Photovoltaic laboratory exercises should be closely aligned to the scope of instruction, keeping in mind the skill level and capabilities of the participating students, for the following course offerings:

4.1 Types of PV Courses              

1.  Entry Level Courses. Often aligned with NABCEP Entry Level Learning Objectives and can employ the NABCEP Entry Level Exam as the capstone to their course.  At a minimum this level of coursework requires introduction to all the elements of solar resource assessment, harvest and the basics of the various technologies, including an introduction to battery technology.

2.  Intermediate Courses. Offer more in-depth instruction – basic site analysis, system design, and installation to trouble shooting and problem solving in a variety of settings.

3.  Site Evaluation and Sales Courses.  Incorporate the latest software /technology, products, applications, and current PV sales trends.

4.  System Design Courses Advanced system design, adapting to a variety of situations, choosing and using design software, CAD operation, incorporating the latest industry trends understanding and applying applicable codes and standards.

5.  Advanced Installation Courses.  These courses often prepare participants for obtaining one of the certifications that are available in the industry (NABCEP installer certifications, UL University, etc.).

6.  Safety Training.  Each specific lab activity will require safety instruction that might include any, or all of the following areas: OSHA 10 and 30 (OSHA cards issued to successful completers), fall protection, ladder safety, hand and power tool use, electrical safety, (NFPA 70E), introduction to and use of “tool box safety talks.”

Note: Networking with local trade unions, an independent training and apprenticeship program, or other trade associations may be helpful to get OSHA training offered for free or at reduced rates.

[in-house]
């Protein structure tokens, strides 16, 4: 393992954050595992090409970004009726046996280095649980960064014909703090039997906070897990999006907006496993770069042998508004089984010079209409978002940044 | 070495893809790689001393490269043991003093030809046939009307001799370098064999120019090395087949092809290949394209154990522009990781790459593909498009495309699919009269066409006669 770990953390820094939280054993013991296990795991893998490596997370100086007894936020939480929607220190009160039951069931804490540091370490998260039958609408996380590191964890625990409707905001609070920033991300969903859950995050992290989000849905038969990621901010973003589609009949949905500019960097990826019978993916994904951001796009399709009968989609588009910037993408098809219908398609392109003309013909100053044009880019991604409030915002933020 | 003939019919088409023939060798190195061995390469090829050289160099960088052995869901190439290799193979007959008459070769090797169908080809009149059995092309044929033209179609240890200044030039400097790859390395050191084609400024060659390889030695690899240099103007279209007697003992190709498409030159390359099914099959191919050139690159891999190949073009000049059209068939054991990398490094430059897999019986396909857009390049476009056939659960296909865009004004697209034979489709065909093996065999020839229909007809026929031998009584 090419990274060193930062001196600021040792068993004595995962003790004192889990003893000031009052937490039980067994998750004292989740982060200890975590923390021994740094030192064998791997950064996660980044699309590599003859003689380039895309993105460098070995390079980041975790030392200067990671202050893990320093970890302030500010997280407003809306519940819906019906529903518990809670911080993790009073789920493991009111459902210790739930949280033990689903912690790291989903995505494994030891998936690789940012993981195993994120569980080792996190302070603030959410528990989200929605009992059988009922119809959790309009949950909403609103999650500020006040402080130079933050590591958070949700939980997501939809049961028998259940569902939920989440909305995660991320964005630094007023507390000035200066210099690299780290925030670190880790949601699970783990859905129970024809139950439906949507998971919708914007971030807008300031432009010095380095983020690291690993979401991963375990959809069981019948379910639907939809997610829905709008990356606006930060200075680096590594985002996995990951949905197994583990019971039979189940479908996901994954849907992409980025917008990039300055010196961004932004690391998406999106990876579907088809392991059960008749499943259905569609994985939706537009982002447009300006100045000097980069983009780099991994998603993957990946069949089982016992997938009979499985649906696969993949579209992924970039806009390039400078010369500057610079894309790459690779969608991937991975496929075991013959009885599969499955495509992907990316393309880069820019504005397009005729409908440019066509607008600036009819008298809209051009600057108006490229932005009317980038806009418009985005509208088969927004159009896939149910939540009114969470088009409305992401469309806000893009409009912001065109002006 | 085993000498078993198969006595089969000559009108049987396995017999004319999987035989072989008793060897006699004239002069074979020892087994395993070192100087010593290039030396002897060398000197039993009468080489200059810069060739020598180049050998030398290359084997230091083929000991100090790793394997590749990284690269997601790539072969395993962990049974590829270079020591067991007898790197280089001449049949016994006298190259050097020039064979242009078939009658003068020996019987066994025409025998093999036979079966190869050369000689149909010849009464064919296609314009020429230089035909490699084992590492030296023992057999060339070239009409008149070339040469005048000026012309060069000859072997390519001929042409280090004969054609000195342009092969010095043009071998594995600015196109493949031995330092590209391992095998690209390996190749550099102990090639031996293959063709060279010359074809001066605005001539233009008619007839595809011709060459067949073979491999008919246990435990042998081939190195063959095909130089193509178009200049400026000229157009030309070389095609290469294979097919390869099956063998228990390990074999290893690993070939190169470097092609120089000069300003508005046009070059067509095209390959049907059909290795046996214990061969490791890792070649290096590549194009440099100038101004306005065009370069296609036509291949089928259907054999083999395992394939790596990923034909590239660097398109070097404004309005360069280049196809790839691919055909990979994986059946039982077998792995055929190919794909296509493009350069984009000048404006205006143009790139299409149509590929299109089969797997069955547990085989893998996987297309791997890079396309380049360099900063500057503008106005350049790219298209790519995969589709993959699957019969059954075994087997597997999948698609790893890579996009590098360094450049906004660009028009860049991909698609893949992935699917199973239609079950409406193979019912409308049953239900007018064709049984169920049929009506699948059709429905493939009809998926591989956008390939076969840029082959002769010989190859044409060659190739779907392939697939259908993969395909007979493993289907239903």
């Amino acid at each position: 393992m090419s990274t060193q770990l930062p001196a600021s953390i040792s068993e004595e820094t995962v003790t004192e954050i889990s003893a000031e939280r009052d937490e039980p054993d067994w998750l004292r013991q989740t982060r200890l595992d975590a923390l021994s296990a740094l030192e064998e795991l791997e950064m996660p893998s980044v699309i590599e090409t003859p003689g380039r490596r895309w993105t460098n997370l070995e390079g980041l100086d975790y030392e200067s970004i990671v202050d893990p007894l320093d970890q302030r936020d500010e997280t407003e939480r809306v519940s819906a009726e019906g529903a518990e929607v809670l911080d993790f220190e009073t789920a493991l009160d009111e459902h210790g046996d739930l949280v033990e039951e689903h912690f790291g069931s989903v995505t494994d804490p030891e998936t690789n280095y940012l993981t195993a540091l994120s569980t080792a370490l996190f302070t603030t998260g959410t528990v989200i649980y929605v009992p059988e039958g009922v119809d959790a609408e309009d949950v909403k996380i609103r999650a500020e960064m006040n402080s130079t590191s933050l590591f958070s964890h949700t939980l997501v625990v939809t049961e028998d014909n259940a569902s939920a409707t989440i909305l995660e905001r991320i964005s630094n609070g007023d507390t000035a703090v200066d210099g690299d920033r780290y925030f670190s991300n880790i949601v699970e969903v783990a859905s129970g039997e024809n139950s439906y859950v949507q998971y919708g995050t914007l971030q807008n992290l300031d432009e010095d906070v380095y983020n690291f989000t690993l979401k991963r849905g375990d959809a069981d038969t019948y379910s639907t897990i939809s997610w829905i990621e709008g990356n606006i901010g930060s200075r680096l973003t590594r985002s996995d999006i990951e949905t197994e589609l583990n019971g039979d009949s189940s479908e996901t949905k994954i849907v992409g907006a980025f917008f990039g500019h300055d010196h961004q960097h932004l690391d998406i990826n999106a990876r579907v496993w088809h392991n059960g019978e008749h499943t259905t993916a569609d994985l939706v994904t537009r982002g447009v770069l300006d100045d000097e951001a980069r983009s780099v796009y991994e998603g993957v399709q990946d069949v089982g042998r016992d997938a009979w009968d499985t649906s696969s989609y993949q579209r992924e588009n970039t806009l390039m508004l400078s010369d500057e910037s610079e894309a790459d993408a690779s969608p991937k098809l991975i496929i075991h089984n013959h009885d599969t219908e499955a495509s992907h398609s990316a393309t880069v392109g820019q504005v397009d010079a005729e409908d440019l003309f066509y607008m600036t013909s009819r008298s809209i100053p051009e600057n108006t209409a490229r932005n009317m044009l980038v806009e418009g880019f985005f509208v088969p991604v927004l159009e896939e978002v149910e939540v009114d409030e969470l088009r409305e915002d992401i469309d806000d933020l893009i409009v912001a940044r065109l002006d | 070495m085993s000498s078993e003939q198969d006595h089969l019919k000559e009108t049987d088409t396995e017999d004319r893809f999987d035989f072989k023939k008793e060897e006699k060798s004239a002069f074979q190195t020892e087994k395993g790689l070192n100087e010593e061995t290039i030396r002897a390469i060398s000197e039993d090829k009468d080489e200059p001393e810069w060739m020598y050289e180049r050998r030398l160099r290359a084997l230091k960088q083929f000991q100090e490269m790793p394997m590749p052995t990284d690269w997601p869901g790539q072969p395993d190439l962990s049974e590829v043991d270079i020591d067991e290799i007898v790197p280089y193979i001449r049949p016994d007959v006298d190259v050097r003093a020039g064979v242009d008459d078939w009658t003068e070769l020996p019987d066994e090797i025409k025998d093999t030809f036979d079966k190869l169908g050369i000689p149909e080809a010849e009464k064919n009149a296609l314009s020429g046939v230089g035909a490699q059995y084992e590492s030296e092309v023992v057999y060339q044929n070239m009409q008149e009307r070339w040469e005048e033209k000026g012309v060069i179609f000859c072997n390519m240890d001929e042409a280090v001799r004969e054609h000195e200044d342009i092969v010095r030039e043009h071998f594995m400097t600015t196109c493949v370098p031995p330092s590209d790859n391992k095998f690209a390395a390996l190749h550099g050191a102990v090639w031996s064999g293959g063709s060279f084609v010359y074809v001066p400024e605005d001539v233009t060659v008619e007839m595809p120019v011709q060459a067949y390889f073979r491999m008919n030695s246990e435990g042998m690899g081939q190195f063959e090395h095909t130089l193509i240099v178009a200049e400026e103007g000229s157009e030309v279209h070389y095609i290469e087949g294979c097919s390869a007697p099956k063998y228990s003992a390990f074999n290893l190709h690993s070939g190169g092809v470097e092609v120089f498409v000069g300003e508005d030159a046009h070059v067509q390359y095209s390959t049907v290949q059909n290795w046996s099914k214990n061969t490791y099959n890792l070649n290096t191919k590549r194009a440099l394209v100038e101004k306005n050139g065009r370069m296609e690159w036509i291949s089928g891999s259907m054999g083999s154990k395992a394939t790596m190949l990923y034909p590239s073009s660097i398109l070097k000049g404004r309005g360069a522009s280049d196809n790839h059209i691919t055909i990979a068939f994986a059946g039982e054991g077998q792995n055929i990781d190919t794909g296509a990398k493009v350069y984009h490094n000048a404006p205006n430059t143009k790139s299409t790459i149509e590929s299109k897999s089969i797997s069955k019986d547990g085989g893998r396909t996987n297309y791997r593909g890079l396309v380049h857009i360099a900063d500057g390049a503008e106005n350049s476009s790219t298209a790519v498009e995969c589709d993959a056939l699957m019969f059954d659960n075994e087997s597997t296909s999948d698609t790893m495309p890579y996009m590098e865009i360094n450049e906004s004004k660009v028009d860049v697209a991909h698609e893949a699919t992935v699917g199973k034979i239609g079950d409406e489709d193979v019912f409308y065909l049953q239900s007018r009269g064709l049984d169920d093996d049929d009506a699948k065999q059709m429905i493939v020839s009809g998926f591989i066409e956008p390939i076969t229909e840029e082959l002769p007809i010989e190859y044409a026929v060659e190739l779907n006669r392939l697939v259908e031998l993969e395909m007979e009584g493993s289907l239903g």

See IREC’s Exemplary Solar Education and Training Programs Best Practices document for more information.


4.2 Solar Content Integration

In developing and expanding the solar workforce, the question arises as to whether it is better to educate and train solar specialists or provide supplemental solar knowledge and add-on skills to more traditional occupations. Focus group meetings held by both IREC and the Florida Solar Energy Center have shown that, by a two-to-one margin, industry representatives feel that the added-skills approach is the best strategy at the present time — or at least until there is greater certainty about the demand for solar energy.

For example, providing a journeyman electrician with the added skills to install PV systems may be more prudent than training a “PV installer” from the ground up. If the solar market declines, the PV installer may be out of work. Whereas the electrician is still an electrician and can apply his broader talents to non-solar electrical work. Even in a stable solar market, workloads may not be significant enough to keep PV installers fully employed.

Solar content integration is simply the process of determining ways to infuse needed solar content into education and training programs for certain occupations that are closely related to solar occupations. Supplemental solar topics can be integrated into existing courses, or entirely new courses can be integrated into existing programs.

See IREC’s Solar Energy Education and Training Best Practices Document on Solar Content Integration


 4.3  PV Lab Procedures  

Labs should be designed to reinforce classroom curriculum to include all job related aspects of PV, both grid interactive and stand-alone, to include:

  • Safety procedures and protocols
  • Cell theory
  • Electrical theory and applications
  • Site evaluation: orientation, local climate, electrical service, structural considerations, shading, etc.
  • System design: calculations, layout, component configuration, and integration
  • System Components:  equipment identification, operation, and installation
  • Installation: processes and procedures for installing an adequate variety of mechanical systems and attachments
  • Trouble shooting and maintenance

4.4  PV Lab Forms & Documentation


4.5  Examples of PV Lab Exercises

  1. Shading Experiment (PDF)
  2. PV Module Current Voltage Measurements (PDF)
  3. Grid-connected PV Assembly and Checkout (PDF)
  4. Effect of Tilt and Azimuth Orientation on PV Production (PDF)
  5. PV Power Output and IV Curves (PDF)
  6. Micro Inverter Rooftop Layout and Installation Writing Exercise part 1 (PDF)
  7. Module Diagnostics/Testing (PDF)
 

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